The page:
Brutal structural oppression that leverages both race and gender is a historical legacy in America. In her New York Times Op-Ed title “Ida B Wells and the Lynching of Black Women,” Dr. Feimster discusses how Wells published the first anti-lynching pamphlet, Southern Horror: Lynch Law in All Its Phases, to expose both the terrorism and dynamics of lynching.  

In “Southern Horrors,” Wells made clear that white men perpetrated sexual violence against black women, while black men were brutalized by white mobs for having consensual sex with white women. And by showing that only about 30 percent of the black victims of lynch mobs had actually been accused of rape, Wells challenged the idea that lynchings resulted from it.

She argued that the portrayal of black men as rapists put them “beyond the pale of human sympathy.” And she suggested that such a focus concealed the rape of black women. And it gave cover to whites’ violent efforts to rob African-Americans of their rights.

Wells’s genius lay in her ability to flip the script, casting white Southern men as the lustful rapists of black women and the hypocritical murderers of innocent black men. Alone, she was not able to stop lynching. But with the help of other black women, she did put mob violence on the reform agenda and brought to light the rape of black women. www.nytimes.com/2018/04/28/opinion/sunday/ida-b-wells-lynching-black-women.html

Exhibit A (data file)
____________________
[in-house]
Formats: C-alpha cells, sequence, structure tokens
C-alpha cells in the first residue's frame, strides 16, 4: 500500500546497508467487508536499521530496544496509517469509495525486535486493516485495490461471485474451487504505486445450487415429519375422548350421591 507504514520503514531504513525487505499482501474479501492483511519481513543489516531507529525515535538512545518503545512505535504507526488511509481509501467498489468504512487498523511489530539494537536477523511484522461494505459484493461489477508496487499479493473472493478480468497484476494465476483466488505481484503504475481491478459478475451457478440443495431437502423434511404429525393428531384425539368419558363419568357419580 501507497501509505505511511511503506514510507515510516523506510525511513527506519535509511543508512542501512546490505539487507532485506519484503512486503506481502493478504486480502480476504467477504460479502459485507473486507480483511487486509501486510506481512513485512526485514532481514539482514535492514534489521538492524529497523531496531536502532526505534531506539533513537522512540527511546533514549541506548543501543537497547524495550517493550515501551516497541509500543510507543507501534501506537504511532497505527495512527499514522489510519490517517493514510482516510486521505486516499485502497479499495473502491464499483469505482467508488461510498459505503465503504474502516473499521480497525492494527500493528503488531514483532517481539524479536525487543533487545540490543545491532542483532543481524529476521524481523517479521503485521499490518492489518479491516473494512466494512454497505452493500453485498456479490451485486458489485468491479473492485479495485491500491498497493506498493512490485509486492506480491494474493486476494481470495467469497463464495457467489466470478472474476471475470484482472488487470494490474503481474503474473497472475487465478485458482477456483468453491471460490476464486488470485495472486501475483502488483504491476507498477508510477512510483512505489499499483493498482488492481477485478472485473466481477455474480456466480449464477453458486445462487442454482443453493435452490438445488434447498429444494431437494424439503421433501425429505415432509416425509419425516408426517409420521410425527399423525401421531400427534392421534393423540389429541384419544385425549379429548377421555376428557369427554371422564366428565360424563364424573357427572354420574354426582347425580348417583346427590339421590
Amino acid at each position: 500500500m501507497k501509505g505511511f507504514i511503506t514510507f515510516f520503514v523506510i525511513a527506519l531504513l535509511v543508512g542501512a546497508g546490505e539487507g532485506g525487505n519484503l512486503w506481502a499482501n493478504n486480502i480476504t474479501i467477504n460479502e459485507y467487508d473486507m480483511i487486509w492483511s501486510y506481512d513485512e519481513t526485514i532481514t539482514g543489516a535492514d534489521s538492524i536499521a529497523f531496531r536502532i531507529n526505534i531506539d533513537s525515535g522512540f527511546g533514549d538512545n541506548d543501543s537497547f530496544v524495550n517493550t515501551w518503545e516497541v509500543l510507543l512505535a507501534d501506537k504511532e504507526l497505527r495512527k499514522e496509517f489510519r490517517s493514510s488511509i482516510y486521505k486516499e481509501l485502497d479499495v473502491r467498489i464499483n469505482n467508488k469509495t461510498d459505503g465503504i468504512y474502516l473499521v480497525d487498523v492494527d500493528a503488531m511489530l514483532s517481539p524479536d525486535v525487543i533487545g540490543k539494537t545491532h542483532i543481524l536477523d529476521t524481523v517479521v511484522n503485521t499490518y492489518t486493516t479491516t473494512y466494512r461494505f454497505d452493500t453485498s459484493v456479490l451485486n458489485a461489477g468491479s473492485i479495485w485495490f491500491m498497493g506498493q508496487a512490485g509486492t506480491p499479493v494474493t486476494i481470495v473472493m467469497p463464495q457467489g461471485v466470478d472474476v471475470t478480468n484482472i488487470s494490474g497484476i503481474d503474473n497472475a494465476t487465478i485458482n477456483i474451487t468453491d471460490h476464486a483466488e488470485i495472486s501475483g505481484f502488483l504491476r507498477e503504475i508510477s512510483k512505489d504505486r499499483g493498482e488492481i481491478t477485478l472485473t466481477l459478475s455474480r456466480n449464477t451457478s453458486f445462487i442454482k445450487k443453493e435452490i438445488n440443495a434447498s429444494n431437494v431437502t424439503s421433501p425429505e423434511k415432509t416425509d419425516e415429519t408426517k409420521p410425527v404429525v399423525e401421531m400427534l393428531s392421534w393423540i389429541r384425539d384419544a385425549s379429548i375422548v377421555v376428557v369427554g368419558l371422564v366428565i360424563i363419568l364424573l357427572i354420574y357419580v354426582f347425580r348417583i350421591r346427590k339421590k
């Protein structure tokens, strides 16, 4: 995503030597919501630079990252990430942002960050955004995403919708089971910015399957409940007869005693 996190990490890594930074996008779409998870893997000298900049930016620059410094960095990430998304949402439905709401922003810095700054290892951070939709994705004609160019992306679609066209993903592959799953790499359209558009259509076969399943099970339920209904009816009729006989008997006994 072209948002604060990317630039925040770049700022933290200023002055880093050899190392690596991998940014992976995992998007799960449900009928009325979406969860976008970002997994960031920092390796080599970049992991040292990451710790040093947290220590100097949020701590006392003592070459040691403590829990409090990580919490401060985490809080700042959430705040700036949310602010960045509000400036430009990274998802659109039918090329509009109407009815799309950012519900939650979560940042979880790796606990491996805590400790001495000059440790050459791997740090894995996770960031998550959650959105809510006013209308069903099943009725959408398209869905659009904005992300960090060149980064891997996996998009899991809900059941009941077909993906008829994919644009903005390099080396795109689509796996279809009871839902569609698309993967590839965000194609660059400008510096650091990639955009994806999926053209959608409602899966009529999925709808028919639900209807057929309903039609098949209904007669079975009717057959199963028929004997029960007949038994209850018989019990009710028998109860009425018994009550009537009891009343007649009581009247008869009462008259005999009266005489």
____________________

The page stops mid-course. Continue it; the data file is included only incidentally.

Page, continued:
Dr. Feimster concludes with this unsettling but perhaps predictable observation:

Yet when most Americans remember Wells, they remember her solely as a campaigner against lynching. We hear little of the woman who linked economic exploitation, lynching and sexual violence. Erased is the person who believed that lynching was a way to control white women’s sexuality, especially those who had sexual relationships with black men. Gone is the radical feminist who insisted on women’s rights to sexual justice and equal protection.

 

Black women theorists and activists created intersectionality in mid-20th century; Wells identified this dynamic 100 years ago when she described the toxic brew of race and gender oppression wreaked on black women in service of wealth appropriation by white men.  She also created the foundation for current arguments for reparations with her documentation that lynchings were more often driven by economic reasons.

No wonder her powerful legacy of radical feminism has been erased. Of course this legacy has been erased….overlooked….buried….forgotten.

Young women need to learn about the life and legacy of Woman-Warrior-Ancestor Ida B Wells and be inspired to reject shame. Indeed, Woman-Warrior-Ancestor Audre Lorde encourages all women:

For each of us as women, there is a dark place within, where hidden and growing our true spirit rises, beautiful and tough as chestnut stanchions against our nightmare of weakness. Within these deep places, each one of us holds an incredible reserve of creativity and power, of unexamined and unrecorded emotion and feeling. www.azquotes.com/Audre Lorde quote/656720